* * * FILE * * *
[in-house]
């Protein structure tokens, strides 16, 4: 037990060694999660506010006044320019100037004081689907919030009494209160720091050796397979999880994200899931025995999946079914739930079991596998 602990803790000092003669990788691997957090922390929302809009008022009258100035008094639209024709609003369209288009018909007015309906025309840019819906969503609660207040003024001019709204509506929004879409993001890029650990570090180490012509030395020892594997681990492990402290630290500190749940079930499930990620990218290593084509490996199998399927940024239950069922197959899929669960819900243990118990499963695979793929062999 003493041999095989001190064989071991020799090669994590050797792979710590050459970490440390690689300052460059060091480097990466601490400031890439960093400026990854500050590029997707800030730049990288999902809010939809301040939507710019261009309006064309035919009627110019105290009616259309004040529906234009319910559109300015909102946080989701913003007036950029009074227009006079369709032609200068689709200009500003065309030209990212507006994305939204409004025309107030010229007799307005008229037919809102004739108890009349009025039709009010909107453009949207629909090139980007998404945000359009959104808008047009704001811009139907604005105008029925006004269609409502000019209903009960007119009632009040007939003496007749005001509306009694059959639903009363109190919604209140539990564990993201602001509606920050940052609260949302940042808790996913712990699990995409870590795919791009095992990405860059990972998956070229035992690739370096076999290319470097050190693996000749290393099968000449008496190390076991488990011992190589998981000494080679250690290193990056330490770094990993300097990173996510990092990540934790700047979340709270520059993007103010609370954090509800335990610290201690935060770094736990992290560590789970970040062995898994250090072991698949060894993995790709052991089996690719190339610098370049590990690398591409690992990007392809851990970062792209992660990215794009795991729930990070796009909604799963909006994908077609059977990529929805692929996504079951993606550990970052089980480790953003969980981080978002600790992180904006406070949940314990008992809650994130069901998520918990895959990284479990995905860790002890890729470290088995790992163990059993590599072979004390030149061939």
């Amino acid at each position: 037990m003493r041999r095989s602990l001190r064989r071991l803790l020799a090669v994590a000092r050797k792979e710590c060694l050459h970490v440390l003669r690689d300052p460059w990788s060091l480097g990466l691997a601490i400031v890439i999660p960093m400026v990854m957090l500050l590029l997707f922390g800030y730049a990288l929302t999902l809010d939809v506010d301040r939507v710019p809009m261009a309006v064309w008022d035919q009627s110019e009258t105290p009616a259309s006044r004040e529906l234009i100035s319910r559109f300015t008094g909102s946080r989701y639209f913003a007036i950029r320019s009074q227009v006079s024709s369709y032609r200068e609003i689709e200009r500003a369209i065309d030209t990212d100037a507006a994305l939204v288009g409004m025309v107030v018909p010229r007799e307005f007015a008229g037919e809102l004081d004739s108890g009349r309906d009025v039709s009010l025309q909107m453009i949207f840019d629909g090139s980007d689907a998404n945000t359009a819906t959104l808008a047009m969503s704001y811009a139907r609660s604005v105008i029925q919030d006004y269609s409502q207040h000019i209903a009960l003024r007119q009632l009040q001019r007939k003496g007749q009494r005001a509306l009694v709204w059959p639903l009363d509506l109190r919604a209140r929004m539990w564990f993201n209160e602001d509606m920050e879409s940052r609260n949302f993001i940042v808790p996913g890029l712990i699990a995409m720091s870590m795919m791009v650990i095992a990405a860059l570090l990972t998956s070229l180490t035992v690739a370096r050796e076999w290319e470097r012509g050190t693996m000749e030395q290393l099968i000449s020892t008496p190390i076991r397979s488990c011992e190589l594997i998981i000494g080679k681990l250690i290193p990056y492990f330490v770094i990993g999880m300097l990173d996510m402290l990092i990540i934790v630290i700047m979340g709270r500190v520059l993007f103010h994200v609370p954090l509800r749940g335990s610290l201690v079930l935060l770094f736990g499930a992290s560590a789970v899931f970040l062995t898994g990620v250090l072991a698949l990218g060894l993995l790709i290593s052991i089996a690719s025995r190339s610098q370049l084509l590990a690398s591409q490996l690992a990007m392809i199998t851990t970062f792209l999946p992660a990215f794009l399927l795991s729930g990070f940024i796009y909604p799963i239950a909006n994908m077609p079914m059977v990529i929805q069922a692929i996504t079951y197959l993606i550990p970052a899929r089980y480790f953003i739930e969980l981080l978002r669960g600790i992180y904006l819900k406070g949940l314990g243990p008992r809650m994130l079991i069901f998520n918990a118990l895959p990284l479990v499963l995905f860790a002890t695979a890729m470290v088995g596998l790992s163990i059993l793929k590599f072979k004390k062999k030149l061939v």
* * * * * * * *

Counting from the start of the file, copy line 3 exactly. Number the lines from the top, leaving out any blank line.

């Amino acid at each position: 037990m003493r041999r095989s602990l001190r064989r071991l803790l020799a090669v994590a000092r050797k792979e710590c060694l050459h970490v440390l003669r690689d300052p460059w990788s060091l480097g990466l691997a601490i400031v890439i999660p960093m400026v990854m957090l500050l590029l997707f922390g800030y730049a990288l929302t999902l809010d939809v506010d301040r939507v710019p809009m261009a309006v064309w008022d035919q009627s110019e009258t105290p009616a259309s006044r004040e529906l234009i100035s319910r559109f300015t008094g909102s946080r989701y639209f913003a007036i950029r320019s009074q227009v006079s024709s369709y032609r200068e609003i689709e200009r500003a369209i065309d030209t990212d100037a507006a994305l939204v288009g409004m025309v107030v018909p010229r007799e307005f007015a008229g037919e809102l004081d004739s108890g009349r309906d009025v039709s009010l025309q909107m453009i949207f840019d629909g090139s980007d689907a998404n945000t359009a819906t959104l808008a047009m969503s704001y811009a139907r609660s604005v105008i029925q919030d006004y269609s409502q207040h000019i209903a009960l003024r007119q009632l009040q001019r007939k003496g007749q009494r005001a509306l009694v709204w059959p639903l009363d509506l109190r919604a209140r929004m539990w564990f993201n209160e602001d509606m920050e879409s940052r609260n949302f993001i940042v808790p996913g890029l712990i699990a995409m720091s870590m795919m791009v650990i095992a990405a860059l570090l990972t998956s070229l180490t035992v690739a370096r050796e076999w290319e470097r012509g050190t693996m000749e030395q290393l099968i000449s020892t008496p190390i076991r397979s488990c011992e190589l594997i998981i000494g080679k681990l250690i290193p990056y492990f330490v770094i990993g999880m300097l990173d996510m402290l990092i990540i934790v630290i700047m979340g709270r500190v520059l993007f103010h994200v609370p954090l509800r749940g335990s610290l201690v079930l935060l770094f736990g499930a992290s560590a789970v899931f970040l062995t898994g990620v250090l072991a698949l990218g060894l993995l790709i290593s052991i089996a690719s025995r190339s610098q370049l084509l590990a690398s591409q490996l690992a990007m392809i199998t851990t970062f792209l999946p992660a990215f794009l399927l795991s729930g990070f940024i796009y909604p799963i239950a909006n994908m077609p079914m059977v990529i929805q069922a692929i996504t079951y197959l993606i550990p970052a899929r089980y480790f953003i739930e969980l981080l978002r669960g600790i992180y904006l819900k406070g949940l314990g243990p008992r809650m994130l079991i069901f998520n918990a118990l895959p990284l479990v499963l995905f860790a002890t695979a890729m470290v088995g596998l790992s163990i059993l793929k590599f072979k004390k062999k030149l061939v």